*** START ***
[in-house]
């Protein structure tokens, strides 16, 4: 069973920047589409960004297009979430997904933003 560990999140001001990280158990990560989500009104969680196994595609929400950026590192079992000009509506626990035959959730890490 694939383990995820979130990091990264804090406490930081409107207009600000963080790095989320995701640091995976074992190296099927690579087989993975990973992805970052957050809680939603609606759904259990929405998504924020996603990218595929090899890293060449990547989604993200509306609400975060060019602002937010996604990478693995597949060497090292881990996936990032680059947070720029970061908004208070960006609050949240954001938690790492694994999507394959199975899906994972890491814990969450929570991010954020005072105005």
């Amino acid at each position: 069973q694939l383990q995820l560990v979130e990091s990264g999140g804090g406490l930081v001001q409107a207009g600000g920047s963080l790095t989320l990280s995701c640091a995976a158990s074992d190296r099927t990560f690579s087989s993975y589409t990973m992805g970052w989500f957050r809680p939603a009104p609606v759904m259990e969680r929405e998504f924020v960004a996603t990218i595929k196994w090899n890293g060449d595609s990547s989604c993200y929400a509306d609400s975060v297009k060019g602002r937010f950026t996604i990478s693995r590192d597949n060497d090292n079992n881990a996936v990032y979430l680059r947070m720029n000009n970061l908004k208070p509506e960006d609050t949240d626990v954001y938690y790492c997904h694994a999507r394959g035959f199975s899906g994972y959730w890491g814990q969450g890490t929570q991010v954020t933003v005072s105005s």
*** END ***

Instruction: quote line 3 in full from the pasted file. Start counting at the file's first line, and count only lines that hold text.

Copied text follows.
């Amino acid at each position: 069973q694939l383990q995820l560990v979130e990091s990264g999140g804090g406490l930081v001001q409107a207009g600000g920047s963080l790095t989320l990280s995701c640091a995976a158990s074992d190296r099927t990560f690579s087989s993975y589409t990973m992805g970052w989500f957050r809680p939603a009104p609606v759904m259990e969680r929405e998504f924020v960004a996603t990218i595929k196994w090899n890293g060449d595609s990547s989604c993200y929400a509306d609400s975060v297009k060019g602002r937010f950026t996604i990478s693995r590192d597949n060497d090292n079992n881990a996936v990032y979430l680059r947070m720029n000009n970061l908004k208070p509506e960006d609050t949240d626990v954001y938690y790492c997904h694994a999507r394959g035959f199975s899906g994972y959730w890491g814990q969450g890490t929570q991010v954020t933003v005072s105005s």